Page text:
Why Electrochromism in Li4ti5o12 Differs in the Visible and Infrared Spectrum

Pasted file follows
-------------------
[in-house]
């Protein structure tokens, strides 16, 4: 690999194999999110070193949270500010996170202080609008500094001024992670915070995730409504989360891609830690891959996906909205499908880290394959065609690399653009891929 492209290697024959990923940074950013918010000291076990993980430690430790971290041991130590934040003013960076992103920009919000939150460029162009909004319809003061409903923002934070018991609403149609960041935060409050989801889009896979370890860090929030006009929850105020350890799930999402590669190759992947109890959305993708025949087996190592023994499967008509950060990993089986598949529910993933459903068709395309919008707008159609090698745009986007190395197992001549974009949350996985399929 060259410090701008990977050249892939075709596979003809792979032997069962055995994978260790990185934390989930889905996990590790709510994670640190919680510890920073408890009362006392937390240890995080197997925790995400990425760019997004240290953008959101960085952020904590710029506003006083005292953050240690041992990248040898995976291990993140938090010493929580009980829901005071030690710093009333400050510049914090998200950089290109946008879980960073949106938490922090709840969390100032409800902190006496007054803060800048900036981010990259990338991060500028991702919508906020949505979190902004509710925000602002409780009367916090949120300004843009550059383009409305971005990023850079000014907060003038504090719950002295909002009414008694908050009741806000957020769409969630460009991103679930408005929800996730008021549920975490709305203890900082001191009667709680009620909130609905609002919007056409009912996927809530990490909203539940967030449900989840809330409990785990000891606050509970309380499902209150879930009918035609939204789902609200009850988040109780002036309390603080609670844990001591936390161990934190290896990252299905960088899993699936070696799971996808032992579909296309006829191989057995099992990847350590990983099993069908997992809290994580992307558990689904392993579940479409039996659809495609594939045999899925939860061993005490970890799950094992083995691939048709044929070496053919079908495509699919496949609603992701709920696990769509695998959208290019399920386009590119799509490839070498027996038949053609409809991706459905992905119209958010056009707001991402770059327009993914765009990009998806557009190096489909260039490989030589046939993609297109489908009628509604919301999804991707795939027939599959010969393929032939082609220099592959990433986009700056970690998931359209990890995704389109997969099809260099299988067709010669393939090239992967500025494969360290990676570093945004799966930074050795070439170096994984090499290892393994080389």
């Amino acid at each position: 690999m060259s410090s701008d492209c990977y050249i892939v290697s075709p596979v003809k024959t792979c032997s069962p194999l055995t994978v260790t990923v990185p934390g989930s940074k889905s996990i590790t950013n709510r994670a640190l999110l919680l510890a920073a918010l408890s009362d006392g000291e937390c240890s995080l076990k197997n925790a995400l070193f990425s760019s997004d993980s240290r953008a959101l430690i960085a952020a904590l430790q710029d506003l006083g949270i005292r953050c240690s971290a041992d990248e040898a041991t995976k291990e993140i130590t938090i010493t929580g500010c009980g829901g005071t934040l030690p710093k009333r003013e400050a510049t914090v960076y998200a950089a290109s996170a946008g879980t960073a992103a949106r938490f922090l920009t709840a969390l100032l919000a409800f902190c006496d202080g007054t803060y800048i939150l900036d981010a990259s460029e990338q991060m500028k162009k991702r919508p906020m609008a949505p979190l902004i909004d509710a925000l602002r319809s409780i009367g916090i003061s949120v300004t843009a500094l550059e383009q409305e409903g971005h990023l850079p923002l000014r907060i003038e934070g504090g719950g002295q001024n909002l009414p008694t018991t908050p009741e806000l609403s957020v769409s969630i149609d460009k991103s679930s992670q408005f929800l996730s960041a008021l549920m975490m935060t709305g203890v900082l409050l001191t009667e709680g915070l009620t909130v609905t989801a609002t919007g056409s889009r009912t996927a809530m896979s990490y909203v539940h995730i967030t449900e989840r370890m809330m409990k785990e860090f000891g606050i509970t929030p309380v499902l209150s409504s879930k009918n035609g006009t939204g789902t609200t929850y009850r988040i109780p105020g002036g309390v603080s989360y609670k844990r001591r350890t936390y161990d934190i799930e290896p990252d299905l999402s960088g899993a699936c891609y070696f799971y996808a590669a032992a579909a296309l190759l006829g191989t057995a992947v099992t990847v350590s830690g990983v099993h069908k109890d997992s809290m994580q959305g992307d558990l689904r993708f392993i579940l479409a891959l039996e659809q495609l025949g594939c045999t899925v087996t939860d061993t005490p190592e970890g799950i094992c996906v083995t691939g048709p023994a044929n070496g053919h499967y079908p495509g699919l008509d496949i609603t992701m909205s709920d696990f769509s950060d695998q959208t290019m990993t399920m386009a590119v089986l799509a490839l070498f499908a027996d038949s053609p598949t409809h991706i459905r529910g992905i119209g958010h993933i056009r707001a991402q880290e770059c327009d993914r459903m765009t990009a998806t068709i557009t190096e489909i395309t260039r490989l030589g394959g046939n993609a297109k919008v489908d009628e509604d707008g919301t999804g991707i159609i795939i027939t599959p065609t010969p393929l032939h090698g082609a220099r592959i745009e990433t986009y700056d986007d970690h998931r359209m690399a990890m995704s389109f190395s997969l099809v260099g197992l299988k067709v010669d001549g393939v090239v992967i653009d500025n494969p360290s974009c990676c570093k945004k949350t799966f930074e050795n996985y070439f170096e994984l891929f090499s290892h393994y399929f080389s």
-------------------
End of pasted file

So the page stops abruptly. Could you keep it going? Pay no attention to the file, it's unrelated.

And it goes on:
Li<sub>4</sub>Ti<sub>5</sub>O<sub>12</sub> (LTO) has been experimentally proven as a promising electrochromic material in applications of smart windows, thermal management and infrared camouflage. However, the fundamental mechanism on these phenomena is still lacking. For the first time, we fill this knowledge gap via quantitative matching the LTO's optical properties and electronic structure during charging/discharging using density functional theory. Our study suggests that the absorption of infrared is highly sensitive to intercalation of Li in the LTO lattice, in contrast with the adsorption of visible wavelengths. This unique property of LTO offers the practical ability in controlling infrared-induced heating with minimal effect on transmission of visible light. Furthermore, we also conclude that electrochemically controlled intercalation of Li causes donor states to appear, expand and move to deeper levels in the forbidden band, leading to better conductivity and lower transmittance, which is in line with the experimental results in the literature.